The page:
David Grace enjoyed a fairytale run to the semi-finals of the UK Championship in 2015, but three years later the Yorkshireman found himself relegated from the professional circuit.
After securing a return to the World Snooker Tour, Grace is now hoping to press on and move up the rankings.
Not many people would have put Grace down as a potential candidate for tour relegation after his exploits in reaching the semis of snooker’s second most prestigious ranking event in 2015. On that occasion, he was narrowly denied a place in the UK Championship final following a 6-4 defeat to Liang Wenbo.
A difficult 2017/18 campaign saw results drop off and ended in Grace losing his professional status. He missed out on an immediate return through Q School and was forced to turn to snooker’s amateur Challenge Tour. Grace’s performances over the season saw him win two events and earn a fresh two-year professional tour card.
The 34-year-old, who won his opening two matches of this season to qualify for the Riga Masters and International Championship, hopes that his time on the Challenge Tour will benefit him going forward.
Grace won two Challenge Tour events last season.
“I do like the travelling, but I did quite a lot of that on the Challenge Tour last year. I don’t really feel like I have dropped off the circuit in that regard,” said Grace. “I think if I had come off the tour having not won any games this would have been a different process. There were never any thoughts of packing it in or anything like that. I just fell on the wrong side of the line and that can happen. You need to stay positive and the Challenge Tour helped a lot. It was good to have something to practise for and concentrate my focus on, that was very important.
“It was massive to win my first two matches of the season at the qualifiers. I normally don’t start very well. Even though it is early days in the season, the longer that you go without winning, the harder it gets. Things like that can play on your mind. Getting that first win felt like a really big moment and it was a nice way to get up and running.”
This season sees the second Challenge Tour campaign get underway. Having graduated from the process, Grace now believes that snooker’s second tier has the potential to revitalise the amateur game.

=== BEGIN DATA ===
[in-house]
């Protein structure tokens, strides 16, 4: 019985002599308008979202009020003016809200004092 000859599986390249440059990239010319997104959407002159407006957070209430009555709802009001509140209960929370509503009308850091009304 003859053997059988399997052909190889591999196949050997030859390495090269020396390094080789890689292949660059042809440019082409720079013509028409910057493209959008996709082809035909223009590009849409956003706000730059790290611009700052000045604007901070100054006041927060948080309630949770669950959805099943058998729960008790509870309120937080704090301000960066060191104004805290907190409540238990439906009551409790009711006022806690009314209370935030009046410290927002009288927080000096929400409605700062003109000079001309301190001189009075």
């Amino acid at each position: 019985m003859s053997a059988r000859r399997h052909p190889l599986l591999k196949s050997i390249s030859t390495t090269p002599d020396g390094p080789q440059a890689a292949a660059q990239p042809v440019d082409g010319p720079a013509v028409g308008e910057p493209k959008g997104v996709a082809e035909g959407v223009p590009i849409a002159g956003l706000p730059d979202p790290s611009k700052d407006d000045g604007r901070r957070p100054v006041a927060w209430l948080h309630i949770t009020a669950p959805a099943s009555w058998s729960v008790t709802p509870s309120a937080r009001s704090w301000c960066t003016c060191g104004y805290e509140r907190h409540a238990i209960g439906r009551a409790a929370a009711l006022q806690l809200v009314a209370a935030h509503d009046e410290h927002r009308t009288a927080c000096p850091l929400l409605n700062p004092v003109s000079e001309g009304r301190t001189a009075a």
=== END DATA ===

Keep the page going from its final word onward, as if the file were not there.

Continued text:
“It will definitely help to build things at the amateur level. Now there is something to play in and work towards all year round. You can learn things at Q School, but it is all condensed into three weeks and it is a very high pressure situation. I think there is now a chance for amateur players to have a bit more freedom. There are ten events, you will win games and make mistakes to lose some, but it is a good chance to measure where you are at.”
Grace made his World Championship debut in 2017 after coming through qualifying in style, losing just 15 of the 45 frames he played. The Yorkshireman was afforded a special ovation when he entered the Crucible arena for the first time in his home county. He lost out in a 10-6 defeat against Kyren Wilson. However, it was still an occasion to relish for Grace and he is aiming to create further memories like that having returned to the circuit.
Grace said: “I hope I can get back there. You can’t beat that feeling. I just cannot put into words what it feels like walking out at the Crucible and the emotions of playing on a stage like that. It is what everyone dreams of and what everyone is aiming towards.
“It was surreal stepping out for that match and a very important experience. If I don’t qualify I am glued to it on television every year. There were times earlier in my career that I had given up on getting there, so it really was an indescribable feeling when I did.
“I’ve got to make some short-term goals over the next two years to up my ranking and try to get back to those moments. To get into the world’s top 64 in the first season would require something out of the ordinary, so it would be good to get within striking distance. I am also looking at the seeding cut offs for things like the UK and the World Championship. It would be nice to get into the top 80 before the worlds and get to skip the first round.”